SECTIONS

Tolerance and liberal spaces key to instructional success in schools

A teacher at St Mary's Girls Primary School in Nakuru takes Grade 1 pupils through a fast reading lesson. [File, Standard]

To truly allow students to be free thinkers, creators, inventors and leaders, schools should harness tolerance and liberalism. Latitude to truly be self, without fear of subjugation. Without fear of labelling and/or victimisation. It is awfully imperative that everyone in a learning community feels that they truly belong, regardless of where they come from, how they look like, how they talk, what gender they identify with, who they love et cetera. Dogma – of whatever nature and inclination – must never have a place within a learning community. Discrimination and/or bias of any kind must never be tolerated.

I personally see the role of School first as a forte of safety and belonging. A bastion of collaboration and inclusivity. Where esteem is built and/or upheld, not destroyed. Where identities are accepted and upheld, not challenged or mocked. Where open-mindedness and free thinking are fostered, not stifled. Where learners are moulded to live happy, fulfilling, and purposeful lives, and adults lead by example. To me, education goes beyond training professionals. Churning out graduates. That is so parochial. So 20th Century.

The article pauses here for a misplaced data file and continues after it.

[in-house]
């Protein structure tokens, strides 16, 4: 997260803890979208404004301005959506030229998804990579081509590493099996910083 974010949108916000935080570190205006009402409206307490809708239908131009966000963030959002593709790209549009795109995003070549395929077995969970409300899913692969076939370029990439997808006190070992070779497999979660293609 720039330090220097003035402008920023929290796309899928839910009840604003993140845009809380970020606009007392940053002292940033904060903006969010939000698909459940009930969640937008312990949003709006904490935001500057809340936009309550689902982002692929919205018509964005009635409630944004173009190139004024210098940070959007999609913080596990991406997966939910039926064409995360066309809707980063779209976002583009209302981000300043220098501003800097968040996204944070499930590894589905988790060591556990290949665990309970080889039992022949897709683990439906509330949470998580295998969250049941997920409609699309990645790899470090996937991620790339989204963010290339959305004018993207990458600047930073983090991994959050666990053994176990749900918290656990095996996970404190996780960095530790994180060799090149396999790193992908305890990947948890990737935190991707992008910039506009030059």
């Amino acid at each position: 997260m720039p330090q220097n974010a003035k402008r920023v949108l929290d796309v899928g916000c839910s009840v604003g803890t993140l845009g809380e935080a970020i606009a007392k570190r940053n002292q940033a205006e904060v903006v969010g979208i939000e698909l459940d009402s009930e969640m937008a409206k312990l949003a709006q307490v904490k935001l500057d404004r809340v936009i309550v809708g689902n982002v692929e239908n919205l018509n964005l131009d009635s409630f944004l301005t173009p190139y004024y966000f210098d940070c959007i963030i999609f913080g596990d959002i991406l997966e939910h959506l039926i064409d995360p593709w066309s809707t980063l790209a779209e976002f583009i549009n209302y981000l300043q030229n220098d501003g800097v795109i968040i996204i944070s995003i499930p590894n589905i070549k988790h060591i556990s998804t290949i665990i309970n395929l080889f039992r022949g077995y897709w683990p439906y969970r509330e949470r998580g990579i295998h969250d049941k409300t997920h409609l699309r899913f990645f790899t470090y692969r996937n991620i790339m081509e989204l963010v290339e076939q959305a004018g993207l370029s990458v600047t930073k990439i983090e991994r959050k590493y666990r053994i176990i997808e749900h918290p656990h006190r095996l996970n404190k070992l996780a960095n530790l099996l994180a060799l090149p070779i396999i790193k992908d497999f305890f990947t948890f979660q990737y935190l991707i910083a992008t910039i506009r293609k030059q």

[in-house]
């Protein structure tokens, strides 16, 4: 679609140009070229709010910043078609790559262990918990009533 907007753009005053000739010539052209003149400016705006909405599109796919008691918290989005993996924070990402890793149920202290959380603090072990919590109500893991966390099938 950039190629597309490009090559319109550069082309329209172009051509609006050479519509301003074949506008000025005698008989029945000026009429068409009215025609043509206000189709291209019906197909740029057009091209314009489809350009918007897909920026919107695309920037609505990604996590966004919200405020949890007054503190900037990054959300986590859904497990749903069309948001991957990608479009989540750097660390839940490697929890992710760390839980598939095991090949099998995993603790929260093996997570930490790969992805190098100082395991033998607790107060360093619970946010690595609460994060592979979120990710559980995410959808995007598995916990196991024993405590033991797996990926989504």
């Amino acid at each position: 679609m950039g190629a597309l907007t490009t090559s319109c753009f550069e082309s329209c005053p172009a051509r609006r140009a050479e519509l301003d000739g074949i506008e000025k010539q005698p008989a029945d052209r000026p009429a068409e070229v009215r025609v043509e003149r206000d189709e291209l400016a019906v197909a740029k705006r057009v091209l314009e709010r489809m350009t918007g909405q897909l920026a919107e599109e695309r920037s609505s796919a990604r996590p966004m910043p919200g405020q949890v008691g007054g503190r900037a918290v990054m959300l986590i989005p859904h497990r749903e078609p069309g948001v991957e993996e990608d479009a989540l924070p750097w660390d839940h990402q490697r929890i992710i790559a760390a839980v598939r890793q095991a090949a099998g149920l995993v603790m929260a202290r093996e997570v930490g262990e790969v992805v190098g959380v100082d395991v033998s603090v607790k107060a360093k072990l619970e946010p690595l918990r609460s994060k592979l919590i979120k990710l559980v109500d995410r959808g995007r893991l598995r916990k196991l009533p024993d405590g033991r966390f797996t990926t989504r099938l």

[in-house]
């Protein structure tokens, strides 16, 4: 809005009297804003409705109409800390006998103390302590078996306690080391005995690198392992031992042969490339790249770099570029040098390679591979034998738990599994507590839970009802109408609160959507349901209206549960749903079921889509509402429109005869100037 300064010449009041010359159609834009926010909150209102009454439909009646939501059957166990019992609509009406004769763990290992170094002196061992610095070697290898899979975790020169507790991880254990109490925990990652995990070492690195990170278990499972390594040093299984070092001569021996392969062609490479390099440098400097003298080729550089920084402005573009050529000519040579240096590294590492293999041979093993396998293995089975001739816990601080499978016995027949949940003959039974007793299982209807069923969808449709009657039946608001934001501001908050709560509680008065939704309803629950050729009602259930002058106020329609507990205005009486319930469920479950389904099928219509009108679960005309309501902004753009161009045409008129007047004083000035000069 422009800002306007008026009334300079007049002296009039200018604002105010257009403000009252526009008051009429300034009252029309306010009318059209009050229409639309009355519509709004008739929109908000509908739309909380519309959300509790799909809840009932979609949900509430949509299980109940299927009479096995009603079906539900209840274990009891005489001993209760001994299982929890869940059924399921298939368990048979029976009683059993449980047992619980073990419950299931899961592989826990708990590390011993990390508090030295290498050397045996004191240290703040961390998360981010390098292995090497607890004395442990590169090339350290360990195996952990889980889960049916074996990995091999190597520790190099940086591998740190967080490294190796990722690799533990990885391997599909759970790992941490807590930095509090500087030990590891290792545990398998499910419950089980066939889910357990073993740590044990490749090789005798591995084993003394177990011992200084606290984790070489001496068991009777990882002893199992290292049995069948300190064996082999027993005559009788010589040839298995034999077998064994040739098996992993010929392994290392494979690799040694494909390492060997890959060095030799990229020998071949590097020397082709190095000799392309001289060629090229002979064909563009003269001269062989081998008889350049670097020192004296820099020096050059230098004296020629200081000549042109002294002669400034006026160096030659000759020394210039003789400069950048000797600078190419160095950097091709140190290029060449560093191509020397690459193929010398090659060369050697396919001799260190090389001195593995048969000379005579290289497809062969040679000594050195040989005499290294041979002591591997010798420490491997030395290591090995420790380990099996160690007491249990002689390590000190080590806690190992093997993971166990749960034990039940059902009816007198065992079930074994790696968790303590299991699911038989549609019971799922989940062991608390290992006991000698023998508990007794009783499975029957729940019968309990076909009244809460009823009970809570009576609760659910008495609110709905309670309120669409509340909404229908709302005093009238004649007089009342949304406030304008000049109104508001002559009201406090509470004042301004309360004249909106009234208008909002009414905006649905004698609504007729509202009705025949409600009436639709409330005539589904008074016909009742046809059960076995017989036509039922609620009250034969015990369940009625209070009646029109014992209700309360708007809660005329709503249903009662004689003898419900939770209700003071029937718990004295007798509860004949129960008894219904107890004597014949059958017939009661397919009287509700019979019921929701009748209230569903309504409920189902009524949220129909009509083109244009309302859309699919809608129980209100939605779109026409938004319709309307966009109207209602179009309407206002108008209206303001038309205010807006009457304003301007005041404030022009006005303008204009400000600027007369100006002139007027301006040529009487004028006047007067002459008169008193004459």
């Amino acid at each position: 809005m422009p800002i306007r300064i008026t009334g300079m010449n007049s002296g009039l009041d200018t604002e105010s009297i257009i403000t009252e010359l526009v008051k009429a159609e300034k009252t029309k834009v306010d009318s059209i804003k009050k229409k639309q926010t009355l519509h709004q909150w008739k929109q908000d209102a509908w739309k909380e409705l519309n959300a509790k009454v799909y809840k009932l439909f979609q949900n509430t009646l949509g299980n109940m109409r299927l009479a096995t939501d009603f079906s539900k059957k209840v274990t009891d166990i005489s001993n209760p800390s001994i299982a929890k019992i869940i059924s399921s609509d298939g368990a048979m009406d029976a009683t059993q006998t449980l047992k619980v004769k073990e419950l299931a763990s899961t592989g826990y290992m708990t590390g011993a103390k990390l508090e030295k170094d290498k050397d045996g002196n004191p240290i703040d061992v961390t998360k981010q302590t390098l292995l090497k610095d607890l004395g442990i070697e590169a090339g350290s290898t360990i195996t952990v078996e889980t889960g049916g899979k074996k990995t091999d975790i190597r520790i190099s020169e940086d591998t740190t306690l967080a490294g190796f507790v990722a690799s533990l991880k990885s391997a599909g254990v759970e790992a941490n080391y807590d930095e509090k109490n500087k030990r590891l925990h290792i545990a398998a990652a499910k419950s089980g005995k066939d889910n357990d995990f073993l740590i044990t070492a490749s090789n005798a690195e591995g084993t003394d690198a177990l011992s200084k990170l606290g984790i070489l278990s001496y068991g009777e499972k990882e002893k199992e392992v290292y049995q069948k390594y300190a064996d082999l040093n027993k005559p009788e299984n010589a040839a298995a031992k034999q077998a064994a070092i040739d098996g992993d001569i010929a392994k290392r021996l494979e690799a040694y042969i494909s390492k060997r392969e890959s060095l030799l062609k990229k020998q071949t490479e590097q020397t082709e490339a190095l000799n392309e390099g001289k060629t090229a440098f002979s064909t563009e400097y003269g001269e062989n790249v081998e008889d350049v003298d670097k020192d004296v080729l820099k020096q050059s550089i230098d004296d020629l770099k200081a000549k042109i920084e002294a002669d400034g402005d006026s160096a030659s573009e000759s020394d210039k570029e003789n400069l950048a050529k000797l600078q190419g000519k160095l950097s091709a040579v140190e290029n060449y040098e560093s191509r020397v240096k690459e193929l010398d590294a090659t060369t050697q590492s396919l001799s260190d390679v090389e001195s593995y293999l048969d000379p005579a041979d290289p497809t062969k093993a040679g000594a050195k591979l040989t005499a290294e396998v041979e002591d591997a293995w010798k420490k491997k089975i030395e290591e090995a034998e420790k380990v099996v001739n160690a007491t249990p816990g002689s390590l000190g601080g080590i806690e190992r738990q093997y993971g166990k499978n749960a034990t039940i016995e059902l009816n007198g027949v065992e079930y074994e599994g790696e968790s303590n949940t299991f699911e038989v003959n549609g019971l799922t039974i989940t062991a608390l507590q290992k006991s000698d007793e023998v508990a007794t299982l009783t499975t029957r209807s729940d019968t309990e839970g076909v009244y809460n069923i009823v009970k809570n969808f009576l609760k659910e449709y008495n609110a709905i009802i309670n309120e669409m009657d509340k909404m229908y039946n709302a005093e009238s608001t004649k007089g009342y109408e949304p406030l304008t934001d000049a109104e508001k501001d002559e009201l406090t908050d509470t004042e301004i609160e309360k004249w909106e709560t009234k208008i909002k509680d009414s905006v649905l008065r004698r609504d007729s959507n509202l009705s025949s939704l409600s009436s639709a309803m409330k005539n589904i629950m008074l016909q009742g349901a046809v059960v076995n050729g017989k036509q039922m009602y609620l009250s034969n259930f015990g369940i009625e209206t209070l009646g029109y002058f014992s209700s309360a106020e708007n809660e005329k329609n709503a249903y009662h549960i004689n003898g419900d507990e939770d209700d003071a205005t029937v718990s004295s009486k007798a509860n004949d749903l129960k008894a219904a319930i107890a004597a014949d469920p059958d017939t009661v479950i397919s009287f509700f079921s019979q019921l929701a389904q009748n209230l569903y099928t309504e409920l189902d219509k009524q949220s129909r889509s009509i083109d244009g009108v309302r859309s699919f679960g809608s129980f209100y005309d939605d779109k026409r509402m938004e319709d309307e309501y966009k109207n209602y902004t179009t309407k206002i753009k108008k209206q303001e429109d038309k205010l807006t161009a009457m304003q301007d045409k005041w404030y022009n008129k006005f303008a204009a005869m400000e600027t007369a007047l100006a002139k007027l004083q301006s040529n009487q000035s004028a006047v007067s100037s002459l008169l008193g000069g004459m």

Uncomfortable conversations

I have been nominated by my school to take part in a DEIJ training. That is Diversity, Equity, Inclusion and Justice, offered by Near East Asia Council of Overseas Schools {NESA}. We are not afraid to have uncomfortable conversations on diversity and all the ‘chaff’ that comes with it. We don’t skate around, and gloss over issues. We call a spade just that, a spade. We call things for what they are. We do not call white privilege, and white supremacist by any other names. We don’t use monikers. We do not shy away from looking at racism straight in the eye. We agree to disagree. We don’t seek to prove that we are right, or we know better. We seek to understand. To empathise. We seek to learn. We seek to be and do better.